The year 2009 will go down in history as one of the most successful years for astronomy. This is due to the efforts of International Year of Astronomy (IYA) program. The mission for the IYA was: The International Year of Astronomy (IYA2009) will be a global celebration of astronomy and its contributions to society and culture, highlighted by the 400th anniversary of the first use of an astronomical telescope by Galileo Galilei. The aim of IYA is to stimulate worldwide interest, especially among youth, in astronomy and science under the central theme: "The Universe: Yours to Discover". Boy! did they ever...
I do not always throw a bunch of figures at you but this world wide experience warrants it so hang with me for a bit. the most impressive figures for the IYA2009 have come from the national activities that have brought hundreds of thousands of people together in many countries for astronomy-themed events. For example, more than 400 000 people gathered for the Sunrise Event on New Year’s Day in Busan City, South Korea. The 2009 Brazilian Olympiad of Astronomy and Astronautics saw more than 750 000 students participate from 32, 500 schools. In Paraguay, the IYA2009 launch featured a concert with more than 1600 musicians and an audience of over 15 000. In Norway, every student from grades 5-11 will soon receive a free astronomy kit, including a Galileoscope and an educational guide. For the first time in postal service history, and in just six months, more than 70 postal agencies around the world have issued over 140 new stamps inspired by astronomy.
In April, the highly anticipated 100 Hours of Astronomy extravaganza kicked off. This planet-wide celebration involved over 100 countries and thousands of events, with more than two million people taking part in observing events. Widely regarded as an outstanding success, 100 Hours of Astronomy brought people from all seven continents together with the help of a live 24-hour webcast called “Around the World in 80 Telescopes”. This groundbreaking broadcast was watched by over 150 000 individuals. The Hundred hours kicked off the event at My Home Observatory in Cincinnati Ohio. Home to the oldest Continuously used telescope The 12" Merz und Mahler (1842) You need to step up to this scope in your lifetime. I feel very fortunate to be associated with this scope even in a small way. Lord Rosse scope is another that brings goose bumps to me.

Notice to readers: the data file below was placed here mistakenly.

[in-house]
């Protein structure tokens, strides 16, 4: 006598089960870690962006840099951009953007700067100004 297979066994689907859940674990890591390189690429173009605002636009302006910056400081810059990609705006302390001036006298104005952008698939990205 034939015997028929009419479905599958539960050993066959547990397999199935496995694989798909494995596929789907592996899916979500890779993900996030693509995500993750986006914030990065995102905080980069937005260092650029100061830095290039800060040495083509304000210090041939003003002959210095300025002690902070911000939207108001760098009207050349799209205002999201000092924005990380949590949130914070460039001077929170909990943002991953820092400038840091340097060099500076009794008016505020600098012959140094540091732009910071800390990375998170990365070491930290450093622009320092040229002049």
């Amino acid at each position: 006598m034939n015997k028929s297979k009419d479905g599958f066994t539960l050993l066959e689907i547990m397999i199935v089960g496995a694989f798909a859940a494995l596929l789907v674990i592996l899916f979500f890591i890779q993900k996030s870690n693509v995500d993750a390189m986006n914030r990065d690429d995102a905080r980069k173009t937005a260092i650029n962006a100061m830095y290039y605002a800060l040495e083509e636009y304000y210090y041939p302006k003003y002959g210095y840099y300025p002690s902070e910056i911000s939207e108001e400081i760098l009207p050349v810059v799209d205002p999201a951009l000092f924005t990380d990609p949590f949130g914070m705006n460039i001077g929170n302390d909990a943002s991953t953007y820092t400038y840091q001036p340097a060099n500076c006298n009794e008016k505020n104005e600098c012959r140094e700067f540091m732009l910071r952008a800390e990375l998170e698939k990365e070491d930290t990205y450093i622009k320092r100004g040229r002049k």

160,000 Galileoscopes, Low cost telescopes that actually do a better job than Galileo's telescope were gobbled up by the public. I did a meteor presentation in August and had the honor and privilege to put one of these beauties together for a Scout leader. They wanted to have something to take out in the field and show their scouts the wonders of the night sky. I just had to help this lady out! I was impressed with the scope and for 20 dollars US? Galilean Nights was a complete success in October with with meteor watches to star parties to even Food and Stars party in Australia! Just like the 100 hours of Astronomy, Hundreds of thousands were reached and shown a good time
On the internet side of things,The Cosmic Diary Cornerstone project continues to flourish. Professional scientists are blogging about their lives and work, giving the public an insight into what it is really like to be a researcher. Since its launch on 1 January 2009, the Cosmic Diary has recruited over 60 professional astronomers from 28 countries. There have been well over 1000 blog posts, attracting more than 100 000 visitors. In fact I started my Blog site dedicated to the IYA. I have enjoyed every minute of the experience.
IYA was right up my alley because I speak to thousands of people every year about astronomy through presentations at the Fernald Nature Preserve (pictured), to schools, to Star parties, to you name it. I look forward to another great year in astronomy. My resolution this year is to increase the visibility of astronomy and the sciences. We have so many things happening in astronomy. New discoveries of exoplanets on nearly a daily basis, Seeing to the center of our galaxy, I could go on for a week on new discoveries logged this year. My question for you is: What are you going to do to share the beauty of the night skies with your kids or fellow Man? Your mission is to get out and do something! until then...
Clear skies and great seeing too!